deriving from "Zaiton cloth" seems, however, unsupported by the
Climate chart (explanation)
Average max. and min. temperatures in °C
Precipitation totals in mm
Source: The Public Weather Service Center of CMA 1981–2010 normals
Average max. and min. temperatures in °F
Precipitation totals in inches
Quanzhou proper lies on a spit of land between the estuaries of the
Jin and Luo rivers as they flow into
Quanzhou Bay on the Taiwan
Strait. Its surrounding prefecture extends west halfway across the
province and is hilly and mountainous. Along with
Xiamen and Zhangzhou
to its south and
Putian to its north, it makes up
Southern Coast region. In its mountainous interior, it borders Longyan
to the southwest and
Sanming to the northwest.
The city features a humid subtropical climate.
Quanzhou has four
distinct seasons. Its moderate temperature ranges from 0 to 38 degrees
Celsius. In summer, there are typhoons that bring rain and some damage
to the city.
The year of 1394
29 December 1604
Tomb of the two worthies, who were among the earliest Islamic
missionaries in China.
Trade routes in
Southeast Asia during Quanzhou's heyday.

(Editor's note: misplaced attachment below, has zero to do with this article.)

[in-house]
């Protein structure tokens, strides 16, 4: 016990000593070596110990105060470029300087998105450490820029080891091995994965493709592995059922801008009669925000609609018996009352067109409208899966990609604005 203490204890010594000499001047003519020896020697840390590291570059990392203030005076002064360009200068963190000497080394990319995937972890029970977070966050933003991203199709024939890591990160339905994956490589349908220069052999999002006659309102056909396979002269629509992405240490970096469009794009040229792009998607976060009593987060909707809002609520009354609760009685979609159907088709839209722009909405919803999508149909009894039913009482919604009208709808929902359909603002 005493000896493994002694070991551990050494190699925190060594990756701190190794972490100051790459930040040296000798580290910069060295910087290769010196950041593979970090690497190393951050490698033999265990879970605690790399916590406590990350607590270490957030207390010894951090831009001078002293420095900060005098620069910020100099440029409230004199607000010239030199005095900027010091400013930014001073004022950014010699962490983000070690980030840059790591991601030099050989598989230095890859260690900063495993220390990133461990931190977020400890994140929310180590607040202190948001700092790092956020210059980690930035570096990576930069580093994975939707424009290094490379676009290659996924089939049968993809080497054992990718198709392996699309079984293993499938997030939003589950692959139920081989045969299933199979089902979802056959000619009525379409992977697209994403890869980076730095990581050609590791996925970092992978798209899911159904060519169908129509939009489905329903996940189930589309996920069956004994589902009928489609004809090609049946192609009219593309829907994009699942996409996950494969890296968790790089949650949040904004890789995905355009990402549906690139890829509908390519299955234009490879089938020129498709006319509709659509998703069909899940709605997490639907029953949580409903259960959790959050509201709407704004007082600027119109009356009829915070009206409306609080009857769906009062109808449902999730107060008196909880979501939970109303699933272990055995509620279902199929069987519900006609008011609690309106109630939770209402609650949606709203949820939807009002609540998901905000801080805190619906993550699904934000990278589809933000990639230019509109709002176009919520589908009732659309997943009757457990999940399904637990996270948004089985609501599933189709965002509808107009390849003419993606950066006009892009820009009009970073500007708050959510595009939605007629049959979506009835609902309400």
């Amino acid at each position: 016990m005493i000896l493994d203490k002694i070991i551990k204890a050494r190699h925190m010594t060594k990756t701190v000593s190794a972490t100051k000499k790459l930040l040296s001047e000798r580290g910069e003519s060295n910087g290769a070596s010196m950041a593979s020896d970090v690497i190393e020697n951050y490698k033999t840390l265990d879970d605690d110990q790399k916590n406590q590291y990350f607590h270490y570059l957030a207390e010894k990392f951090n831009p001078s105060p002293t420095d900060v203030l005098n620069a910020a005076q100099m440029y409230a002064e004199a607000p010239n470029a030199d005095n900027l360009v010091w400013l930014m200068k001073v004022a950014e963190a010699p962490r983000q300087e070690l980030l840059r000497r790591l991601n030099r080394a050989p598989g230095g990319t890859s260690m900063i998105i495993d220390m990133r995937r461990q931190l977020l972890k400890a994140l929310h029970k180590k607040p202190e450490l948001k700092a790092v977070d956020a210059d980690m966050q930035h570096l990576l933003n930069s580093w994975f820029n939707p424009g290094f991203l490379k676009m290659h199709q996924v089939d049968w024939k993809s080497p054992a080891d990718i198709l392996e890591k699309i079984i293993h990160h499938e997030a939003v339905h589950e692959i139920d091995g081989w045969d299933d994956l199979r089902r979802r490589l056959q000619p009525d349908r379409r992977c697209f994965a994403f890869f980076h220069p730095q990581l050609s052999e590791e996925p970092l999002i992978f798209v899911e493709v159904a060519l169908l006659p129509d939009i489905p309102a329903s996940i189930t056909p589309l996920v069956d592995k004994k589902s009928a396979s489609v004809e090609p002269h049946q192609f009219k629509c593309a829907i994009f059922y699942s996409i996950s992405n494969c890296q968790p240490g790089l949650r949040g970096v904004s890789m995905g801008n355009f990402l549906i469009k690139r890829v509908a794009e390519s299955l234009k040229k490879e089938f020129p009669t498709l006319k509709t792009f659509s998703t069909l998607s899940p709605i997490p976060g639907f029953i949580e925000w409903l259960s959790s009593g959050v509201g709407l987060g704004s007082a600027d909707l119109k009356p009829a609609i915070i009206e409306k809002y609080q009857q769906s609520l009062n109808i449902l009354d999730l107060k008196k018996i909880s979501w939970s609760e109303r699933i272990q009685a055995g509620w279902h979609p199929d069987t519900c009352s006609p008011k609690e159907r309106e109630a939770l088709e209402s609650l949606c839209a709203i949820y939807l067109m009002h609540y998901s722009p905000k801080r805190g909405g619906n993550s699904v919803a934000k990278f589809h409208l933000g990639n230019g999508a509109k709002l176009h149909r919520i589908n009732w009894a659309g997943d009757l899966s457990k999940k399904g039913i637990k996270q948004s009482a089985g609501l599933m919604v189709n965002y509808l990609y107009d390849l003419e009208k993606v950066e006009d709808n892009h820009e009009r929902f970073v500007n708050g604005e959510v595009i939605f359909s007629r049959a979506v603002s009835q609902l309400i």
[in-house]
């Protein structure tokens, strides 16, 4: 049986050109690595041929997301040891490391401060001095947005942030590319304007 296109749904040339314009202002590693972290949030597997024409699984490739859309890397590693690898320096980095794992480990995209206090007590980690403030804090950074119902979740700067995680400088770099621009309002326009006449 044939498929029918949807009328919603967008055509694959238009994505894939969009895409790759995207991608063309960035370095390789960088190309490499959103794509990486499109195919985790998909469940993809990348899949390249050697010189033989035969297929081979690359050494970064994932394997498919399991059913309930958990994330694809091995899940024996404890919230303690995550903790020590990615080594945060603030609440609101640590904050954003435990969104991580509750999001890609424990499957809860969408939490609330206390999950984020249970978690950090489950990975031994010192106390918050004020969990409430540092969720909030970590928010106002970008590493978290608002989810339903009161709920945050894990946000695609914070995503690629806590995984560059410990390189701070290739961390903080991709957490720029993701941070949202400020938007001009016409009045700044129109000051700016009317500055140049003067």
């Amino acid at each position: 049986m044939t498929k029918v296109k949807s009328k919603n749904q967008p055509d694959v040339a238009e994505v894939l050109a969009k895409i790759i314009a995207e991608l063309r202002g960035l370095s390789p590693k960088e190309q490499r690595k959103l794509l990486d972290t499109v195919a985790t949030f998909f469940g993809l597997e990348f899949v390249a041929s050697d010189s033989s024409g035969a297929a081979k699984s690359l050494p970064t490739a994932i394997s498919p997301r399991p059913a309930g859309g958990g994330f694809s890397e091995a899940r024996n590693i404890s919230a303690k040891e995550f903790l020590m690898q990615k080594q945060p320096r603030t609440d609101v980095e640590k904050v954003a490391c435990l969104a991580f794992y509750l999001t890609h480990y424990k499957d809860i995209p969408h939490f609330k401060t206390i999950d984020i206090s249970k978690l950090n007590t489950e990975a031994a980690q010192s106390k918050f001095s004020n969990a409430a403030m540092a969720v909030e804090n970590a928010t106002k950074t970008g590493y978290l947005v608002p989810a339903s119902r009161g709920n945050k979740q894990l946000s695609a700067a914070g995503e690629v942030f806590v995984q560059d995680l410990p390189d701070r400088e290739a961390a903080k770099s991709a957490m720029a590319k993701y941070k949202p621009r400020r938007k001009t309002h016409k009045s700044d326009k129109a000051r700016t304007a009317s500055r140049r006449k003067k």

Zayton as imagined by a 15th-century European illustrator of The
Travels of Marco Polo
Wang Guoqing (王國慶) used the area as a base of operations for the
Chen State before he was subdued by the Sui general
Yang Su in the
Quanzhou proper was established under the Tang in
718 on a spit of land between two branches of the Jin River.
Muslim traders reached the city early on in its existence, along with
their existing trade at
Guangzhou and Yangzhou.
Already connected to inland
Fujian by roads and canals,
to international importance in the first century of the Song. It
received an office of the maritime trade bureau in 1079 or
1087 and functioned as the starting point of the Maritime Silk
Road into the Yuan, eclipsing both the overland trade routes and
Guangzhou. A 1095 inscription records two convoys, each of twenty
ships, arriving from the Southern Seas each year. Quanzhou's
maritime trade developed the area's ceramics, sugar, alcohol, and salt
industries. 90% of Fujian's ceramic production at the time was
jade-colored celadon, produced for export.
Frankincense was such a
coveted import that promotions for the trade superintendents at
Quanzhou were tied to the amount they were able to bring
in during their terms in office. During this period it was one of
the world's largest and most cosmopolitan seaports.[d] By 1120, its
prefecture claimed a population of around 500,000. Its Luoyang
Bridge was formerly the most celebrated bridge in China. The Anping
Bridge is also well known.
Quanzhou initially continued to thrive under the Southern Song
produced by the Jin–Song Wars. A 1206 report listed merchants from
Arabia, Sumatra, Cambodia, Brunei, Java, Champa, Burma, Korea, and the
city-states of the Philippines. One of its customs inspectors,
Zhao Rugua, completed his compendious Description of Barbarian Nations
c. 1225, recording the people, places, and items involved in China's